Tuesday, 26 May 2020

New York Times Targets US Military with 'White Supremacy' Accusations on Memorial Day Weekend

The New York Times editorial board painted the U.S. military with the broad brush of racism on Memorial Day weekend in an editorial demanding the armed forces rename any facility that bears the name of a Confederate officer.
“Military installations that celebrate white supremacist traitors have loomed steadily larger in the civic landscape since the country began closing smaller bases and consolidating its forces on larger ones,” The Times said Saturday.
“Bases named for men who sought to destroy the Union in the name of racial injustice are an insult to the ideals servicemen and women are sworn to uphold — and an embarrassing artifact of the time when the military itself embraced anti-American values. It is long past time for those bases to be renamed,” the editorial board said.

Pentagon spokesman Jonathan Rath Hoffman fired back on Twitter.
“On a solemn day for remembering those that have given their lives for our country fighting against tyranny and subjugation, the NYT has more than a million possible stories of the ultimate sacrifice by American patriots that they could tell. But they don’t,” he tweeted Sunday.
“Instead they chose to attack the US military – the most diverse meritocracy in the country and the most powerful force for good in world history,” Hoffman said. “We have many stories of valor still waiting to be told this Memorial Day weekend.”
Others also waded into the debate.

The Times headlined its editorial, “Why Does the U.S. Military Celebrate White Supremacy?” and linked the names of Confederate generals to the actions of Dylan Roof, who in 2015 killed black worshippers at a Charleston, South Carolina, church.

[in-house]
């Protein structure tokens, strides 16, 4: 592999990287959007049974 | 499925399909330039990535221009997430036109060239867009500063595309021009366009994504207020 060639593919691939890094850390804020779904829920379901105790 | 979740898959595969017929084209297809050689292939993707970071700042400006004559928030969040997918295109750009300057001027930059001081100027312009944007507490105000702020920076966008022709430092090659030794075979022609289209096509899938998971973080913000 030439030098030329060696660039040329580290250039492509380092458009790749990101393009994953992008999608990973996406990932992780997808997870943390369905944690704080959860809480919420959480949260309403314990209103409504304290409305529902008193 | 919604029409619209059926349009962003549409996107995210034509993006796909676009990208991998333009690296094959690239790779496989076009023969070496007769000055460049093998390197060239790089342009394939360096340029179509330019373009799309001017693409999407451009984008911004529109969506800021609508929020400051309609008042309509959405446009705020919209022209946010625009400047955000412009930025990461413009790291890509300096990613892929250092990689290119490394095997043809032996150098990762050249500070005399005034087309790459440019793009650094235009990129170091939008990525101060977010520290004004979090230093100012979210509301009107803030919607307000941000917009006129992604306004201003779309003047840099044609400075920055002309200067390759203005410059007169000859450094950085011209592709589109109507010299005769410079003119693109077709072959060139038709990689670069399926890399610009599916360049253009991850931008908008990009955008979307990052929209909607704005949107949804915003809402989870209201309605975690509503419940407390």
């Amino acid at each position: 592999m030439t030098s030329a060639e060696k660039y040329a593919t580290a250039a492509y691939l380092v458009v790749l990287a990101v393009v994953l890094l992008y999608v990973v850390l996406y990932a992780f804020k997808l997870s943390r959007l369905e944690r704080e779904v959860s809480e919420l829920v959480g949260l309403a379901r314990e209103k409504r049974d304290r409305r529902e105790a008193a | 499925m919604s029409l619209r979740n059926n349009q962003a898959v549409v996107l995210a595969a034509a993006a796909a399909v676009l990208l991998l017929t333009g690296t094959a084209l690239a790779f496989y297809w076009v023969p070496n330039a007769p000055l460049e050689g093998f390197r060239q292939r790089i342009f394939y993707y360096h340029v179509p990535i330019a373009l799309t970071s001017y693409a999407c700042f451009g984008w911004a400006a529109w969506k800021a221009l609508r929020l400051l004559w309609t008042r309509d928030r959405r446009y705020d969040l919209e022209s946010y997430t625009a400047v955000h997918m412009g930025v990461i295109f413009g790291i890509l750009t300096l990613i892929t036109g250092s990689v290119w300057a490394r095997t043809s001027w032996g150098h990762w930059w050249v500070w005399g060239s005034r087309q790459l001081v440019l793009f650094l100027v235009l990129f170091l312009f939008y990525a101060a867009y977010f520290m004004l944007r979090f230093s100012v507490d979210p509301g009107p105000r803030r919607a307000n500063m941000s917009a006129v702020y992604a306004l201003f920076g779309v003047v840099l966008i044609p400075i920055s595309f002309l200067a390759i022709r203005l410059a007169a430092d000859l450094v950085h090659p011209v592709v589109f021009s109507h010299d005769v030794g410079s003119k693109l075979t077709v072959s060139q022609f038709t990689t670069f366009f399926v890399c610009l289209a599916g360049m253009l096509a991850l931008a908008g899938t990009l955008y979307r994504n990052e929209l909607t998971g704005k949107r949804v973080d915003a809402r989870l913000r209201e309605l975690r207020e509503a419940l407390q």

The editorial board said the “toxic legacy” of the Confederacy and what it proclaimed as links between the Confederate flag, white supremacy and Nazism “clings to the 10 United States military installations across the South that were named for Confederate Army officers during the first half of the 20th century.”
The Times then attacked Gen. George Pickett, whose famous charge at Gettysburg has made him a legend and for whom Fort Pickett in Virginia is named; Gen. Henry Benning, for whom Fort Benning in Georgia is named; Gen. John Gordon of Georgia, for whom Georgia’s Fort Gordon is named; and former Gen. Braxton Bragg, for whom Fort Bragg in North Carolina is named.

The editorial board said that in looking at the Confederacy and its aftermath, “Adolf Hitler himself took notice, praising the United States as the near epitome of the racist state.”
“The federal government embraced pillars of the white supremacist movement when it named military bases in the South,” The Times said.
It said that the men for whom the forts are named “were traitors. These rebel officers, who were willing to destroy the United States to keep black people in chains, are synonymous with the racist ideology that drove them to treason.”
“[T]he base names were agreed upon as part of broader accommodation in which the military embraced stringent segregation so as not to offend Southerners by treating African-Americans as equals. The names represent not only oppression before and during the Civil War, but also state-sponsored bigotry after it,” the editorial said.

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